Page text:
Published on November 8th, 2013 | by Marysa0
Sneak Peek: Golden Cadillac
by Regan Hofmann
To filmmakers and kids who watched too much TV, 1977 was a time in which all bars looked like Golden Cadillac. The new bar’s ostentatiously faux wood paneling, mirrored surfaces, and exceptionally flattering warm lighting scheme are the stuff of movie makers’ dreams, the kind of shiny glamour that only exists in children’s fantasies of grown-up-ness. And yet here on a corner of First Avenue it’s real, inspired by movies like Mean Streets, yes, but also by the men and women who made bars like this real for a decade.
Co-owner Giuseppe Gonzalez, of the dearly departed PKNY, has made restoring the honor of those men and women the goal for his new bar. To do so, he and co-owners Greg Boehm, of Cocktail Kingdom, and the Pegu Club‘s James Tune, art-directed every piece of the equation, from the tufted dark leather booths to the stained glass light fixtures. Bar staff was instructed to watch Mean Streets before their first shift. The restrooms are wallpapered with Playboy covers from 1977. Even an opening night gift from the Attaboy staff fits – a baseball bat for bartenders to wield if trouble comes calling (though this one lives above the bar, on display, not tucked away behind it). The only things missing are the too-sweet drinks shaken up up with sour mix and bottled fruit juice, those wonders of convenience that ruined cocktails for nearly 30 years.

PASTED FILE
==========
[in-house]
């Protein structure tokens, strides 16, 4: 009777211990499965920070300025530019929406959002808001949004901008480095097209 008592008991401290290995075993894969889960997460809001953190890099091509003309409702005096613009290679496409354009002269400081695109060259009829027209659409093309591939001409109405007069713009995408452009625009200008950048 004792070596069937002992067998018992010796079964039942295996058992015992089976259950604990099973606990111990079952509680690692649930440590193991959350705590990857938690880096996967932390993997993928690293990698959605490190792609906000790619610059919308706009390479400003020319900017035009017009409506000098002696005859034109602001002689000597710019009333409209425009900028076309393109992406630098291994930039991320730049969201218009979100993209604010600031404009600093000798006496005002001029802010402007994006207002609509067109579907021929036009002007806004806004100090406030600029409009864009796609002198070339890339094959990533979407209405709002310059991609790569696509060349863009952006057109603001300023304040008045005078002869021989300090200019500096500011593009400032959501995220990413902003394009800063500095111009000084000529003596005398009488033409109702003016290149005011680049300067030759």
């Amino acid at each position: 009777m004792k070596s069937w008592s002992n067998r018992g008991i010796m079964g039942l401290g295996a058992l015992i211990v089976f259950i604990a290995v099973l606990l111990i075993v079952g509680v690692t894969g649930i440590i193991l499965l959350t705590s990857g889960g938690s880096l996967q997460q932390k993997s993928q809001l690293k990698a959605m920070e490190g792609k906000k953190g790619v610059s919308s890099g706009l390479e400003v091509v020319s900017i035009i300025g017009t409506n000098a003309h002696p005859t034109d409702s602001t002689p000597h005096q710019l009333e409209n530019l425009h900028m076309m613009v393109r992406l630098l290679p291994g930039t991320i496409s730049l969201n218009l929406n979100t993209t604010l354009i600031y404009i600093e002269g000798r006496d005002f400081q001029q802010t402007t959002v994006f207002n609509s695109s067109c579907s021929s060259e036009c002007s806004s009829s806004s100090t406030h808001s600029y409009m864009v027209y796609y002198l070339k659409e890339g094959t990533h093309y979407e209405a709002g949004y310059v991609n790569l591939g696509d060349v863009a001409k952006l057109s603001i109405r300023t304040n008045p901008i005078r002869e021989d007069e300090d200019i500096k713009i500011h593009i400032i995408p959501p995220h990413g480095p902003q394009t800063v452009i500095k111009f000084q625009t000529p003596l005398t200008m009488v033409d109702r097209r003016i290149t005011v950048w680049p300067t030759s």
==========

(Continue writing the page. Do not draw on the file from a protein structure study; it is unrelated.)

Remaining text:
Everything here is scrupulously fresh, even the “sour apple” in the Sour Apple Bellini, which does not, as your college roommate might expect, contain the Pucker brand, neon green liqueur. It’s a simple, light combination of fresh green apple juice and champagne, a shock for those of us who have been conditioned to see the words “sour” and “apple” and expect Jolly Rancher levels of artifice. It’s crisp and bright, the perfect day drink.
You’ve definitely never seen a cocktail list so heavy on Benedictine and Galliano. While these out-of-fashion liqueurs – both flavored with complicated, guard-it-with-your-life secret herbal blends – have been lurking in the background while new attention has been lavished on other spirits like Fernet and Cynar, Golden Cadillac has forced them into the spotlight. Turns out they were ready all along. In the Fort Point, the bar’s take on the Manhattan, Benedictine stands alongside Carpano vermouth and Rittenhouse rye in a spirit-forward drink that’s still dangerously easy to sip. In the eponymous Golden Cadillac, Galliano lends an herbaceous depth to a mix of heavy cream and creme de cacao that is destined to become a dessert favorite.
The rest of the menu teems with the sort of drink nobody has ordered since Saturday Night Fever: Buttery Nipples, Grasshoppers (served hot, astonishingly, it’s a perfect winter warmer), Rockettes. There are slushy machines to dispense the Miami Vice, a combination of both a piña colada and strawberry daiquiri. There is a Long Island Iced Tea, and it is delicious; the usual high-proof blend somehow given depth with the small addition of Tomr’s Tonic syrup, topped with Mexican Coke.
That Long Island Iced Tea holds the key to what makes Golden Cadillac a real bar you want to go back to, not just a gimmick. It’s not that they’ve changed the drink or tried to prove they’re better than the originals in some way. Instead, by thinking seriously about it, they’ve figured out the exact proportions, the weight, the significance to give to each ingredient to make it good again. They’re restoring these drinks’ good name, and the good name of a generation of drinkers who enjoyed them. They’re restoring a piece of our history.
The Golden Cadillac is at 13 1st Avenue at 1st Street.
Featured image by Daniel Krieger courtesy of Wagstaff Worldwide.